Cassoulet has been a very popular dish this month in the restaurant. It's one of my all time favourite French classics and I used to love to cook it for my Mama. Her penchant for garlic sausage, belly pork and confit duck was considerable and so to have all of these in one dish was heaven in a bowl to her. She was right but at 3 days in the making, this dish is definitely a labour of love, however very worth it.
We've have had so many positive comments about it in the dining room and we were especially rewarded last night for all the salting, curing, confit and braising when one guest remarked on its 'Authentic flavour' and another said it was 'The best cassoulet i've tasted outside Carcassonne" - Huge praise indeed and very gratefully received.
Here's a little bit about this legendary French classic, together with our recipe.
What is Cassoulet?
Cassoulet is a bean stew cooked in an earthenware casserole, hence the name. It is one of the classic dishes of the Languedoc, and of France. This famous bean stew--and “bean stew” hardly conveys the complexity of its flavours--is subject to much debate about what constitutes a “true” cassoulet. Cassoulet is a paradigm for a culinary understanding of the Languedoc, for there is a different recipe in every kitchen.
The history of cassoulet is a history of Languedoc. One legend places the birth of cassoulet during the siege of Castelnaudary by the Black Prince, Edward the Prince of Wales, in 1355. The besieged townspeople gathered their remaining food to create a big stew cooked in a cauldron.
Photo kindly reproduced from Vin en Vacances
The life of this famous bean stew begins in Castelnaudary. The cassoulet of Castelnaudary, a pleasant village in the Aude along the Canal du Midi, is certainly the oldest of the three cassoulets, the other two being from Carcassonne and Toulouse. Some authors speak of a fourth and fifth cassoulet, but in reality you can speak of three or a thousand. The Castelnaudary version is the most rustic, using only water from Castelnaudary and the produce of the Lauragais.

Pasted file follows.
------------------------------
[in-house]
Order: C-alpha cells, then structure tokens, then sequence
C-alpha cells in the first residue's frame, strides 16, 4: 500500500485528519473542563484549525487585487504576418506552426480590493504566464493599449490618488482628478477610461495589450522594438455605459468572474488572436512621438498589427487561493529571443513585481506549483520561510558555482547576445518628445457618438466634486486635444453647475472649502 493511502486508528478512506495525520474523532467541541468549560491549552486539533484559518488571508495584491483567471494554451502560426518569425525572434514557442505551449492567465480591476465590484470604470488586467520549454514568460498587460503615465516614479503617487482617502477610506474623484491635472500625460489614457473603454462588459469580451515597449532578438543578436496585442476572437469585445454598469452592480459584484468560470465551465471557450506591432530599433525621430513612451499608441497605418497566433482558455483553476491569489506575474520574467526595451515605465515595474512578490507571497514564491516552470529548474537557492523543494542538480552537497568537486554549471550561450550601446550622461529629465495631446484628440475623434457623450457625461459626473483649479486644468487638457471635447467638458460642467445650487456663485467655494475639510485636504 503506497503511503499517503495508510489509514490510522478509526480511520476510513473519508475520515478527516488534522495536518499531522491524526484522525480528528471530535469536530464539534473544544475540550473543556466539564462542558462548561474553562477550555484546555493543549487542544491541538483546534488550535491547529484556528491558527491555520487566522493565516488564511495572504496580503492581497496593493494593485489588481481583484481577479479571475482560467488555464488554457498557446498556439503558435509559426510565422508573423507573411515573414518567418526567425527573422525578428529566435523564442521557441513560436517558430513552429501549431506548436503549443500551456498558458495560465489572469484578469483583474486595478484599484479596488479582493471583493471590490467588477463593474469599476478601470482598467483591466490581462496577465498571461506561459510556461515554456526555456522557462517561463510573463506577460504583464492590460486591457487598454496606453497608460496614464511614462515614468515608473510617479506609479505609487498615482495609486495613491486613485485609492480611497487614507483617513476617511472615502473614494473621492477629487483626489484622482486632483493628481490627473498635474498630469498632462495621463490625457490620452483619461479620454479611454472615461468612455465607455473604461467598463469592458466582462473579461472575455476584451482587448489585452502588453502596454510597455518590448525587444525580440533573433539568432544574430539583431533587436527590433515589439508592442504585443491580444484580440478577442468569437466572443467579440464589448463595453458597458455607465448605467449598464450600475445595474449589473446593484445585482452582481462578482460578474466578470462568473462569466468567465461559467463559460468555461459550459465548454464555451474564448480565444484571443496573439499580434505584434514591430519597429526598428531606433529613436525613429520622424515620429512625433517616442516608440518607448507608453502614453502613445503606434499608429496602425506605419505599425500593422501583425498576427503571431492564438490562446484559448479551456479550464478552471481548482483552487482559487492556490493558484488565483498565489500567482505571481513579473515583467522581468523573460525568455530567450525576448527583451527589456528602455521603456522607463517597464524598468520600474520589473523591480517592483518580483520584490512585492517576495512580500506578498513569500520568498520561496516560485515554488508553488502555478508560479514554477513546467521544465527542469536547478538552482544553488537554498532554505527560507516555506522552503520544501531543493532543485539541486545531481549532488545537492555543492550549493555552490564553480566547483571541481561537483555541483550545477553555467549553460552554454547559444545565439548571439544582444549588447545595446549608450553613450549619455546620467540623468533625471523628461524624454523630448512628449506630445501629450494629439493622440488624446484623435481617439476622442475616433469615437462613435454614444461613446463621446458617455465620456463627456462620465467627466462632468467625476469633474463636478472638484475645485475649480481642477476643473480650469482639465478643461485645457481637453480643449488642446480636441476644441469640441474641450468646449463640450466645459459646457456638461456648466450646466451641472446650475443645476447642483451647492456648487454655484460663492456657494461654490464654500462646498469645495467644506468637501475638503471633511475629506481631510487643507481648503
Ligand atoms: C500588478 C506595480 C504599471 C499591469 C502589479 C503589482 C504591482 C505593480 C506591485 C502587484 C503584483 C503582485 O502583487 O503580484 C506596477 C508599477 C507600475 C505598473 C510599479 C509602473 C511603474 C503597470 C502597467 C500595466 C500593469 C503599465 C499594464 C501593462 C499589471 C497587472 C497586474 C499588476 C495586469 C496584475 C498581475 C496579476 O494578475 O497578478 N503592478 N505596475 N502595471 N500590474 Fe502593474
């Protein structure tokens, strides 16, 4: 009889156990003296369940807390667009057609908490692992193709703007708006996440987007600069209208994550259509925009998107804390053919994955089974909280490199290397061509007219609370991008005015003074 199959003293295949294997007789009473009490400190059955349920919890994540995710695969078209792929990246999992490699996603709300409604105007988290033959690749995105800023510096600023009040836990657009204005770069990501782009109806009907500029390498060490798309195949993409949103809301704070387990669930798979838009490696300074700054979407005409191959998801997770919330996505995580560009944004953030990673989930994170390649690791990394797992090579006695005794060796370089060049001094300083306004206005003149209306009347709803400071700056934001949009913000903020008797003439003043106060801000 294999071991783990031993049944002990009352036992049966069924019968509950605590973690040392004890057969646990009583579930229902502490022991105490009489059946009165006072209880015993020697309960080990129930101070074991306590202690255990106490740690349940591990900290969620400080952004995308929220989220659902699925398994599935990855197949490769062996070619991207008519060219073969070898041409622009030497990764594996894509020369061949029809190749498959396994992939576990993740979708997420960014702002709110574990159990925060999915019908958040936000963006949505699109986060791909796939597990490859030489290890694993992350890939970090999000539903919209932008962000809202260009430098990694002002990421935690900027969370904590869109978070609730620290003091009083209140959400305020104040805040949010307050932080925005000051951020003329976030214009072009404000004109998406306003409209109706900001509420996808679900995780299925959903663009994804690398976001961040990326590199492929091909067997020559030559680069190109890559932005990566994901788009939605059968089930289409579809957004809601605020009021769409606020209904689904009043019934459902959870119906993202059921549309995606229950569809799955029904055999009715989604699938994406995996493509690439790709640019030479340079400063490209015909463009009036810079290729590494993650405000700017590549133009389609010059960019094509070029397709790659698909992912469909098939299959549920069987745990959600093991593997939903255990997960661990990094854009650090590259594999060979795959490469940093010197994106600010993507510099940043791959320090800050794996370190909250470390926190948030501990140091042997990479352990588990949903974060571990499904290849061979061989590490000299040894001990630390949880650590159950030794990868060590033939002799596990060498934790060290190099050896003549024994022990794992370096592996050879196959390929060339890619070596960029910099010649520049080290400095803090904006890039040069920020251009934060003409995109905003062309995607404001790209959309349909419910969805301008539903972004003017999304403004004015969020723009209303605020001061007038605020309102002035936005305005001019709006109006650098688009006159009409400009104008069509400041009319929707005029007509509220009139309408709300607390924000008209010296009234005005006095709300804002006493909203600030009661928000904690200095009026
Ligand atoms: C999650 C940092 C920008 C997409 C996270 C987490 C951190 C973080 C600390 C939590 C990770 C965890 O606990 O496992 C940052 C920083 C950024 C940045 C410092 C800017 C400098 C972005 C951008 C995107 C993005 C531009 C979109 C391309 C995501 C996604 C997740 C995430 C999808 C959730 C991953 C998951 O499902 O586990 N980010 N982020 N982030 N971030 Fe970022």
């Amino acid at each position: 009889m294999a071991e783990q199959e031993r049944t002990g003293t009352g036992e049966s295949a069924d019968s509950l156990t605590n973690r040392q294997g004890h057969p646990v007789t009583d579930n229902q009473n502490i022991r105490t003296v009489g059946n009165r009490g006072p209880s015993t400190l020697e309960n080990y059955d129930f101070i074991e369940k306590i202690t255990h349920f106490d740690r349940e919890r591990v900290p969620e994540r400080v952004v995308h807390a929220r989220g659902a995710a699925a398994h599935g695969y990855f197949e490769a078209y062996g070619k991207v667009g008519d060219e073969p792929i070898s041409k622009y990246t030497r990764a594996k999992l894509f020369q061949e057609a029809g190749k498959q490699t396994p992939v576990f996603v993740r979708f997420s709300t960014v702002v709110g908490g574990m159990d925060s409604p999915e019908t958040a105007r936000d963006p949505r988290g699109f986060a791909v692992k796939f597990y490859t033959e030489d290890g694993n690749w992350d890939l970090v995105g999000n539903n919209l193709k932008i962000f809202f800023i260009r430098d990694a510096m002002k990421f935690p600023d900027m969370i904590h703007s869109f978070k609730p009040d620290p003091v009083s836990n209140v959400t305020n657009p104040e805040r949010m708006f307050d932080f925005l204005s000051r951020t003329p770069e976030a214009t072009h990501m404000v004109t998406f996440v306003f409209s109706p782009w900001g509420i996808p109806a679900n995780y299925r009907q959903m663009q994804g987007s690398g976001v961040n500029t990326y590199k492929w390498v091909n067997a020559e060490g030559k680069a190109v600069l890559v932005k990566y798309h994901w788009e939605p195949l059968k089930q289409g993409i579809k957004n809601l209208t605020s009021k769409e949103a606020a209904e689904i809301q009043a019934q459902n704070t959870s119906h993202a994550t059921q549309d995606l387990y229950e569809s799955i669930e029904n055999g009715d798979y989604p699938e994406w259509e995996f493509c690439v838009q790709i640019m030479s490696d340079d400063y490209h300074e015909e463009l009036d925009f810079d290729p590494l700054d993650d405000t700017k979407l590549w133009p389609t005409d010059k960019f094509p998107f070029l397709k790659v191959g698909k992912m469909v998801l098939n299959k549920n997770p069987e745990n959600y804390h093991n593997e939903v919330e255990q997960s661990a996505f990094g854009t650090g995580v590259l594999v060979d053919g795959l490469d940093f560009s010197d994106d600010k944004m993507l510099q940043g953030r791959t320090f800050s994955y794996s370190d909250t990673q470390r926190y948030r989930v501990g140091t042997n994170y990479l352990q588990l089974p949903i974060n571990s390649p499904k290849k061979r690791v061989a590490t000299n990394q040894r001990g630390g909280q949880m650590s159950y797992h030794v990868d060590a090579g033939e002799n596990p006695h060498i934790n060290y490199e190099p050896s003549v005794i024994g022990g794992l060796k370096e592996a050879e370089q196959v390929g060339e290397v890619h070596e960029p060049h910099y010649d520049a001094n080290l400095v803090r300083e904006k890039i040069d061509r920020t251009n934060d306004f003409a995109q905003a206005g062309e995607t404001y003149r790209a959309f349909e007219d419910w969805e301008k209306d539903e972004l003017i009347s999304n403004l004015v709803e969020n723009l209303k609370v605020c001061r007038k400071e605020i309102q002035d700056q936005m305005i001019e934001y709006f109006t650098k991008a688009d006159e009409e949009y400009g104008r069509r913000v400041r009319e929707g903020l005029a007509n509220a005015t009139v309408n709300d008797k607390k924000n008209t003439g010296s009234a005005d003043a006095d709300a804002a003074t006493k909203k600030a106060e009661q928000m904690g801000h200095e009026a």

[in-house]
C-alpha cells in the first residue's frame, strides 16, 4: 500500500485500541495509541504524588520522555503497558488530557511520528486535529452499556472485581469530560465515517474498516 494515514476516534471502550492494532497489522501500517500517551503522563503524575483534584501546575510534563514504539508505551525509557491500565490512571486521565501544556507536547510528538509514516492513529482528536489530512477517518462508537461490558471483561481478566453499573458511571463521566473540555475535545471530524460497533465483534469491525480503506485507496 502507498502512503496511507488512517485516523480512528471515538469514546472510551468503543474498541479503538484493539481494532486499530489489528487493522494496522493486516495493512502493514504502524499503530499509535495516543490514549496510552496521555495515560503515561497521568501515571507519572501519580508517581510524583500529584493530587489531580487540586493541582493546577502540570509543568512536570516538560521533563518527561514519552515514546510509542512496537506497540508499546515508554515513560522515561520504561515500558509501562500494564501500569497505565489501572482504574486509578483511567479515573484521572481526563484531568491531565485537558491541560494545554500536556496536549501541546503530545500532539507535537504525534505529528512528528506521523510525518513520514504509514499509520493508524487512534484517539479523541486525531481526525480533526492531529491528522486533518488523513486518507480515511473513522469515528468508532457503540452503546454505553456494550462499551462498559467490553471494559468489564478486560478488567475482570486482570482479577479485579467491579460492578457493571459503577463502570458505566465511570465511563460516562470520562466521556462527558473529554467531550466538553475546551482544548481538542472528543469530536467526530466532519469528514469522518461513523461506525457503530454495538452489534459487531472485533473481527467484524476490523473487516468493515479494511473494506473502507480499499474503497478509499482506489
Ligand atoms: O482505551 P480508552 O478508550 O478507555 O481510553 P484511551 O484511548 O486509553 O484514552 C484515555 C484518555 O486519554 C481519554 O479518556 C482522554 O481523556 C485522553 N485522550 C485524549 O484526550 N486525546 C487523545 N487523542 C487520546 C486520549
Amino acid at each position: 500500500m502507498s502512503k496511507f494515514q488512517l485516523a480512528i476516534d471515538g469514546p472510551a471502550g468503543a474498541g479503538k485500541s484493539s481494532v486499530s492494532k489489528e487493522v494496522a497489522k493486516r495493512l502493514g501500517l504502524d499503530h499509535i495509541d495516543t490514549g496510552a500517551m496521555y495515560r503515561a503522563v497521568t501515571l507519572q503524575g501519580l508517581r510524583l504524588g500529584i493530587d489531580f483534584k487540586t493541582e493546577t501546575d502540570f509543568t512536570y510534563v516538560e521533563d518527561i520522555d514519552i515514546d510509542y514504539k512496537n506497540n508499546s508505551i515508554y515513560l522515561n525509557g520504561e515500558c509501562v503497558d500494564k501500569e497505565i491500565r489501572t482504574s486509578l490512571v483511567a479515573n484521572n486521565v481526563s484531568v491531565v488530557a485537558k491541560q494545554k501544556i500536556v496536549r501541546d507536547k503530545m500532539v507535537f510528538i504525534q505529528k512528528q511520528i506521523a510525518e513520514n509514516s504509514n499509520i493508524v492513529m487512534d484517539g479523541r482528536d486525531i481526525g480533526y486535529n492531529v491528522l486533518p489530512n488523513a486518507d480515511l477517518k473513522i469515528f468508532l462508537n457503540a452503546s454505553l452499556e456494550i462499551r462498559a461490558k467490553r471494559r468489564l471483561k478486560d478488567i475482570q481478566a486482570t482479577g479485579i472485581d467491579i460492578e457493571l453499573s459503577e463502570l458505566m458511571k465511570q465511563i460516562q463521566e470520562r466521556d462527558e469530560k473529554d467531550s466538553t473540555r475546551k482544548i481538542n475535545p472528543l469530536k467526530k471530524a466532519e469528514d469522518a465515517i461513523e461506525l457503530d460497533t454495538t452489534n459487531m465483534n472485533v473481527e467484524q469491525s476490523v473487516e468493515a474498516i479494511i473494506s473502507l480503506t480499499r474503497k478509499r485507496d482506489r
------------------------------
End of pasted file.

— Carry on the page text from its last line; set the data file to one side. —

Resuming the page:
In older times the cassoulet was simmered in a cauldron over an open hearth fire of gorse wood collected in the Montagne Noire of the region. During hunting season the Carcassonnais will throw several red partridges and some lamb shoulder or leg into their cassoulet. In Toulouse it is enriched with confit of goose, pork skin, and saucisses de Toulouse, a simple pork sausage with a distinctive garlic flavour.
Lastly, you should know about the so-called secret of the seven skins: a film develops over the cassoulet while it cooks. This skin or film must be broken seven times to make a perfect cassoulet, culinary folklore instructs.
Here's our recipe... Bon appetite !
6 duck legs
2 boxes of salt flakes
A large pinch of mixed peppercorns
A few juniper berries
A few sprigs of dried thyme
The zest of one unwaxed lemon
2kg of duck fat
Wash and pat dry the duck legs, in a large container lay the duck legs down, then layer with salt, peppercorns, juniper, lemon and thyme. The duck should be completely covered. Cover in clingfilm and place in the fridge for 12 hours or more. After that time, remove the duck and wash off the salt. Preheat the oven to gas mark 3/ 165oc. Pack the cured duck legs into a large heavy based casserole and cover with duck fat. Cook on a very low heat for 6-10 hours. If you want to use your slow cooker then 6 hours on low is just as effective. Once the duck is cooked. It can be packed into a jar with the fat and kept for up to a couple of months.
One ladle of Duck fat
2 Onions roughly chopped
3 Carrots roughly chopped
2 stalks of celery, roughly chopped
500g pork belly, with rind, chopped into cubes
200g smoked lardons
6 cooked garlic sausages, thickly sliced
3 cans of haricot beans
A few sprigs of fresh thyme
1 bouquet garni
2 glasses of dry white wine
1 pint of water
1 pint of duck or chicken stock
Salt and pepper to taste
Extra chopped parsley for garnish
Preheat the oven to Gas Mark 3 /165oc
Heat the duck fat in a very large casserole and sauté the onions, carrots and celery, remove and put to onside. Next add the pork, lardons and sausage and sauté until slightly caramelised. Add the vegetables, back in and then add the beans, herbs, stock, wine and water. The liquid should just cover the ingredients. Bring to a simmer then place in the oven for 6 hours. Once finished, check for seasoning. Allow to rest. Next place the 6 confit duck legs under a hot grill for 10-15 mins until they are crispy. To plate up, ladle the cassoulet into bowls and add the duck leg and liberally strew with parsley. Make sure there's plenty of bread to mop up the juices.
Confit more duck legs than you need, then you won't have to go through the process every time you make it.